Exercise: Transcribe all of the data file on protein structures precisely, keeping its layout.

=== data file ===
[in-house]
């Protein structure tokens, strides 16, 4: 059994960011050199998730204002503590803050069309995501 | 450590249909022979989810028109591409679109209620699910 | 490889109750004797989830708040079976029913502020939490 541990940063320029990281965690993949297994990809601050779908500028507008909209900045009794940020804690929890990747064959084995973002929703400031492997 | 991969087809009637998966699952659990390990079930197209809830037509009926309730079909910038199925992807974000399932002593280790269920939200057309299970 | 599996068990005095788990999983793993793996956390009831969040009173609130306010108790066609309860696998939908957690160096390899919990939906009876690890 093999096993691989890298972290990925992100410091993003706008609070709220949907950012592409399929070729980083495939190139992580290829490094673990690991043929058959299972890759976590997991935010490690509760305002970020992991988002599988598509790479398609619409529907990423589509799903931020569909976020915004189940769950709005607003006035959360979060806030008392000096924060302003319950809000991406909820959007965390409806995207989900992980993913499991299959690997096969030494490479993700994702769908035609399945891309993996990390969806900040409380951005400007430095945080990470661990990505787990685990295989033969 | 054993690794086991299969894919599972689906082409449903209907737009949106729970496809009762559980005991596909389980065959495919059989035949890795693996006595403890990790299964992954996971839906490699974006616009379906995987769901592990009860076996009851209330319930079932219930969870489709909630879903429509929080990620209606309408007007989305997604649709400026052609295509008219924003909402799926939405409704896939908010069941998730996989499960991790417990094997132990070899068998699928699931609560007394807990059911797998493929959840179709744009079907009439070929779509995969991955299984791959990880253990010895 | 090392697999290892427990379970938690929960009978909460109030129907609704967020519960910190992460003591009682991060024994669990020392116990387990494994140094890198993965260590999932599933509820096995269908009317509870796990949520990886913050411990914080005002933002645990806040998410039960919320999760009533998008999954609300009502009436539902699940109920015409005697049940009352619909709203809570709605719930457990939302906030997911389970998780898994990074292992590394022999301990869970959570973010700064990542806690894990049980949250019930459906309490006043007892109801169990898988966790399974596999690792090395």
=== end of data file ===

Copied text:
[in-house]
């Protein structure tokens, strides 16, 4: 059994960011050199998730204002503590803050069309995501 | 450590249909022979989810028109591409679109209620699910 | 490889109750004797989830708040079976029913502020939490 541990940063320029990281965690993949297994990809601050779908500028507008909209900045009794940020804690929890990747064959084995973002929703400031492997 | 991969087809009637998966699952659990390990079930197209809830037509009926309730079909910038199925992807974000399932002593280790269920939200057309299970 | 599996068990005095788990999983793993793996956390009831969040009173609130306010108790066609309860696998939908957690160096390899919990939906009876690890 093999096993691989890298972290990925992100410091993003706008609070709220949907950012592409399929070729980083495939190139992580290829490094673990690991043929058959299972890759976590997991935010490690509760305002970020992991988002599988598509790479398609619409529907990423589509799903931020569909976020915004189940769950709005607003006035959360979060806030008392000096924060302003319950809000991406909820959007965390409806995207989900992980993913499991299959690997096969030494490479993700994702769908035609399945891309993996990390969806900040409380951005400007430095945080990470661990990505787990685990295989033969 | 054993690794086991299969894919599972689906082409449903209907737009949106729970496809009762559980005991596909389980065959495919059989035949890795693996006595403890990790299964992954996971839906490699974006616009379906995987769901592990009860076996009851209330319930079932219930969870489709909630879903429509929080990620209606309408007007989305997604649709400026052609295509008219924003909402799926939405409704896939908010069941998730996989499960991790417990094997132990070899068998699928699931609560007394807990059911797998493929959840179709744009079907009439070929779509995969991955299984791959990880253990010895 | 090392697999290892427990379970938690929960009978909460109030129907609704967020519960910190992460003591009682991060024994669990020392116990387990494994140094890198993965260590999932599933509820096995269908009317509870796990949520990886913050411990914080005002933002645990806040998410039960919320999760009533998008999954609300009502009436539902699940109920015409005697049940009352619909709203809570709605719930457990939302906030997911389970998780898994990074292992590394022999301990869970959570973010700064990542806690894990049980949250019930459906309490006043007892109801169990898988966790399974596999690792090395």